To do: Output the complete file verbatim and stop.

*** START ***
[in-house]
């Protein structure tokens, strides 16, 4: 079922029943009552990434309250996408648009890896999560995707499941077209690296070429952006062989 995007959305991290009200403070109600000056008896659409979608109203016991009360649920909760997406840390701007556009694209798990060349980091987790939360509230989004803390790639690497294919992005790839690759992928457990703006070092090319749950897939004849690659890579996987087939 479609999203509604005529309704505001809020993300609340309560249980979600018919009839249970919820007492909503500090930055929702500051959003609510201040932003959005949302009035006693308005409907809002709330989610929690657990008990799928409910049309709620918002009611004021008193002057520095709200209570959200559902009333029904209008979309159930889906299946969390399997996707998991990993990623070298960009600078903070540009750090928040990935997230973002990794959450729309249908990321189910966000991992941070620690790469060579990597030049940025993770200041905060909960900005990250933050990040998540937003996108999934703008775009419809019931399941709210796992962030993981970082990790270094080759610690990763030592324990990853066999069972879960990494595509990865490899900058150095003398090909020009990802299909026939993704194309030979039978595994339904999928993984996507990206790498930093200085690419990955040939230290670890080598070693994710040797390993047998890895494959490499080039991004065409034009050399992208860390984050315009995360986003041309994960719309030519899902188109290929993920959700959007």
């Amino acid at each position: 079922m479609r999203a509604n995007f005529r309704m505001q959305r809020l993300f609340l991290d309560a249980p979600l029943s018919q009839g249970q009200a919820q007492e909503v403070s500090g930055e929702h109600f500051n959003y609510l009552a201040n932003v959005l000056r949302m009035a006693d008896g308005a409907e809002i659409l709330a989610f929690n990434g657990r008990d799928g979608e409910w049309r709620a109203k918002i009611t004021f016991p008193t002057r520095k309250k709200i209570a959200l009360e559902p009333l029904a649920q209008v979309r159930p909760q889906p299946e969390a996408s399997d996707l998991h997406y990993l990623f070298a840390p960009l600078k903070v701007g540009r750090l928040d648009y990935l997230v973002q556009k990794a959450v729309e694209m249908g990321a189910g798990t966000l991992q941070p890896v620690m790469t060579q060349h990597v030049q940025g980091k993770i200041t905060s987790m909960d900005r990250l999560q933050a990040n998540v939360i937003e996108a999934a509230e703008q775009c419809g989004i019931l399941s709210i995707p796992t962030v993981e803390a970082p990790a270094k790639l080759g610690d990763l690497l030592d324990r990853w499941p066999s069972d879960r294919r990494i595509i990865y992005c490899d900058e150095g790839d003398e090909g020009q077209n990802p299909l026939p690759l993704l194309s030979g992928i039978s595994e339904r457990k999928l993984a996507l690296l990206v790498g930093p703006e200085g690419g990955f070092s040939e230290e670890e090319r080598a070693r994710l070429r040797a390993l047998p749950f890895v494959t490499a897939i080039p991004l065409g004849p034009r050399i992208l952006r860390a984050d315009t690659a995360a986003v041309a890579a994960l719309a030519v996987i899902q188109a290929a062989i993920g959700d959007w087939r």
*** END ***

[in-house]
């Protein structure tokens, strides 16, 4: 079922029943009552990434309250996408648009890896999560995707499941077209690296070429952006062989 995007959305991290009200403070109600000056008896659409979608109203016991009360649920909760997406840390701007556009694209798990060349980091987790939360509230989004803390790639690497294919992005790839690759992928457990703006070092090319749950897939004849690659890579996987087939 479609999203509604005529309704505001809020993300609340309560249980979600018919009839249970919820007492909503500090930055929702500051959003609510201040932003959005949302009035006693308005409907809002709330989610929690657990008990799928409910049309709620918002009611004021008193002057520095709200209570959200559902009333029904209008979309159930889906299946969390399997996707998991990993990623070298960009600078903070540009750090928040990935997230973002990794959450729309249908990321189910966000991992941070620690790469060579990597030049940025993770200041905060909960900005990250933050990040998540937003996108999934703008775009419809019931399941709210796992962030993981970082990790270094080759610690990763030592324990990853066999069972879960990494595509990865490899900058150095003398090909020009990802299909026939993704194309030979039978595994339904999928993984996507990206790498930093200085690419990955040939230290670890080598070693994710040797390993047998890895494959490499080039991004065409034009050399992208860390984050315009995360986003041309994960719309030519899902188109290929993920959700959007």
């Amino acid at each position: 079922m479609r999203a509604n995007f005529r309704m505001q959305r809020l993300f609340l991290d309560a249980p979600l029943s018919q009839g249970q009200a919820q007492e909503v403070s500090g930055e929702h109600f500051n959003y609510l009552a201040n932003v959005l000056r949302m009035a006693d008896g308005a409907e809002i659409l709330a989610f929690n990434g657990r008990d799928g979608e409910w049309r709620a109203k918002i009611t004021f016991p008193t002057r520095k309250k709200i209570a959200l009360e559902p009333l029904a649920q209008v979309r159930p909760q889906p299946e969390a996408s399997d996707l998991h997406y990993l990623f070298a840390p960009l600078k903070v701007g540009r750090l928040d648009y990935l997230v973002q556009k990794a959450v729309e694209m249908g990321a189910g798990t966000l991992q941070p890896v620690m790469t060579q060349h990597v030049q940025g980091k993770i200041t905060s987790m909960d900005r990250l999560q933050a990040n998540v939360i937003e996108a999934a509230e703008q775009c419809g989004i019931l399941s709210i995707p796992t962030v993981e803390a970082p990790a270094k790639l080759g610690d990763l690497l030592d324990r990853w499941p066999s069972d879960r294919r990494i595509i990865y992005c490899d900058e150095g790839d003398e090909g020009q077209n990802p299909l026939p690759l993704l194309s030979g992928i039978s595994e339904r457990k999928l993984a996507l690296l990206v790498g930093p703006e200085g690419g990955f070092s040939e230290e670890e090319r080598a070693r994710l070429r040797a390993l047998p749950f890895v494959t490499a897939i080039p991004l065409g004849p034009r050399i992208l952006r860390a984050d315009t690659a995360a986003v041309a890579a994960l719309a030519v996987i899902q188109a290929a062989i993920g959700d959007w087939r």